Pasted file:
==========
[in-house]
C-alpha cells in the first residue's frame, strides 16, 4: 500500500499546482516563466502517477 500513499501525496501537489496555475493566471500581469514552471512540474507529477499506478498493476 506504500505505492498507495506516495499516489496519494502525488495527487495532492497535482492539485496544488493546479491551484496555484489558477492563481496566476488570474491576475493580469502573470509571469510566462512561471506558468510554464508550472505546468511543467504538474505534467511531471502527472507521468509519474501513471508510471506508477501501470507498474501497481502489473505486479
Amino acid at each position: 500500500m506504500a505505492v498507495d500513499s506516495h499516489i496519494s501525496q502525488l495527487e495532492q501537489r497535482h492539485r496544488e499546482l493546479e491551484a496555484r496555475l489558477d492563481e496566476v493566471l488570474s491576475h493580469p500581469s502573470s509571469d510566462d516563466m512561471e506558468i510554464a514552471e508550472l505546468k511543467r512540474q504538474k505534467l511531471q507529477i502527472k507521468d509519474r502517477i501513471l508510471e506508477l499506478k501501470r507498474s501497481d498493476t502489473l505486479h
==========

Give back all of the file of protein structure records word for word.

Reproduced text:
[in-house]
C-alpha cells in the first residue's frame, strides 16, 4: 500500500499546482516563466502517477 500513499501525496501537489496555475493566471500581469514552471512540474507529477499506478498493476 506504500505505492498507495506516495499516489496519494502525488495527487495532492497535482492539485496544488493546479491551484496555484489558477492563481496566476488570474491576475493580469502573470509571469510566462512561471506558468510554464508550472505546468511543467504538474505534467511531471502527472507521468509519474501513471508510471506508477501501470507498474501497481502489473505486479
Amino acid at each position: 500500500m506504500a505505492v498507495d500513499s506516495h499516489i496519494s501525496q502525488l495527487e495532492q501537489r497535482h492539485r496544488e499546482l493546479e491551484a496555484r496555475l489558477d492563481e496566476v493566471l488570474s491576475h493580469p500581469s502573470s509571469d510566462d516563466m512561471e506558468i510554464a514552471e508550472l505546468k511543467r512540474q504538474k505534467l511531471q507529477i502527472k507521468d509519474r502517477i501513471l508510471e506508477l499506478k501501470r507498474s501497481d498493476t502489473l505486479h